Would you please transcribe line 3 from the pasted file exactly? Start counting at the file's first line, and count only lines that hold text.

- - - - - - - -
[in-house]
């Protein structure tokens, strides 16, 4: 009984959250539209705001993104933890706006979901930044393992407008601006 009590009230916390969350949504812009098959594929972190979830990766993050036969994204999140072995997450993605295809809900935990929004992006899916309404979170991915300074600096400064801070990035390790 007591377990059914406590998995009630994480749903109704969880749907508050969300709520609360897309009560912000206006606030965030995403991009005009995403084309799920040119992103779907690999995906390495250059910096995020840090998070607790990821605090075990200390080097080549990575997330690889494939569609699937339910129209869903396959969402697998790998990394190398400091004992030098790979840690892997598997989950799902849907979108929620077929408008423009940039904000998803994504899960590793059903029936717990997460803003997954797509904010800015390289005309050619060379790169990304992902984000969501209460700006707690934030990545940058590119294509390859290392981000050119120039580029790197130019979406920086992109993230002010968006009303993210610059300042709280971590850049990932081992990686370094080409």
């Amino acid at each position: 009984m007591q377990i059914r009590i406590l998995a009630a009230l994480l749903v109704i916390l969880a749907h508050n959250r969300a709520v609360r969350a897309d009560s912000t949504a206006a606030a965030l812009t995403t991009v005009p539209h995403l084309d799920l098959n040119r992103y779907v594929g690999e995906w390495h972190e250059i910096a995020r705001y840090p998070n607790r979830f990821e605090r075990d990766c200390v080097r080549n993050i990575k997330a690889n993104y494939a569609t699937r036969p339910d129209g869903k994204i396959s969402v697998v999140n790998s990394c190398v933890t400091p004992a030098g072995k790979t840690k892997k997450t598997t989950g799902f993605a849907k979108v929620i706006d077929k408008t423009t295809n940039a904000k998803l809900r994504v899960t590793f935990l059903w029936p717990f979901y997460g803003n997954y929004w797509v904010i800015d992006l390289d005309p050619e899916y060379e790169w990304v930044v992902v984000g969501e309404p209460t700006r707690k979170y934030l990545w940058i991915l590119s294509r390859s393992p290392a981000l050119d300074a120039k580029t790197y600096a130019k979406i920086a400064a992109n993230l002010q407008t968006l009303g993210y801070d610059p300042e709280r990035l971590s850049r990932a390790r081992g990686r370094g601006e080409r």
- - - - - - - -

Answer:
């Amino acid at each position: 009984m007591q377990i059914r009590i406590l998995a009630a009230l994480l749903v109704i916390l969880a749907h508050n959250r969300a709520v609360r969350a897309d009560s912000t949504a206006a606030a965030l812009t995403t991009v005009p539209h995403l084309d799920l098959n040119r992103y779907v594929g690999e995906w390495h972190e250059i910096a995020r705001y840090p998070n607790r979830f990821e605090r075990d990766c200390v080097r080549n993050i990575k997330a690889n993104y494939a569609t699937r036969p339910d129209g869903k994204i396959s969402v697998v999140n790998s990394c190398v933890t400091p004992a030098g072995k790979t840690k892997k997450t598997t989950g799902f993605a849907k979108v929620i706006d077929k408008t423009t295809n940039a904000k998803l809900r994504v899960t590793f935990l059903w029936p717990f979901y997460g803003n997954y929004w797509v904010i800015d992006l390289d005309p050619e899916y060379e790169w990304v930044v992902v984000g969501e309404p209460t700006r707690k979170y934030l990545w940058i991915l590119s294509r390859s393992p290392a981000l050119d300074a120039k580029t790197y600096a130019k979406i920086a400064a992109n993230l002010q407008t968006l009303g993210y801070d610059p300042e709280r990035l971590s850049r990932a390790r081992g990686r370094g601006e080409r």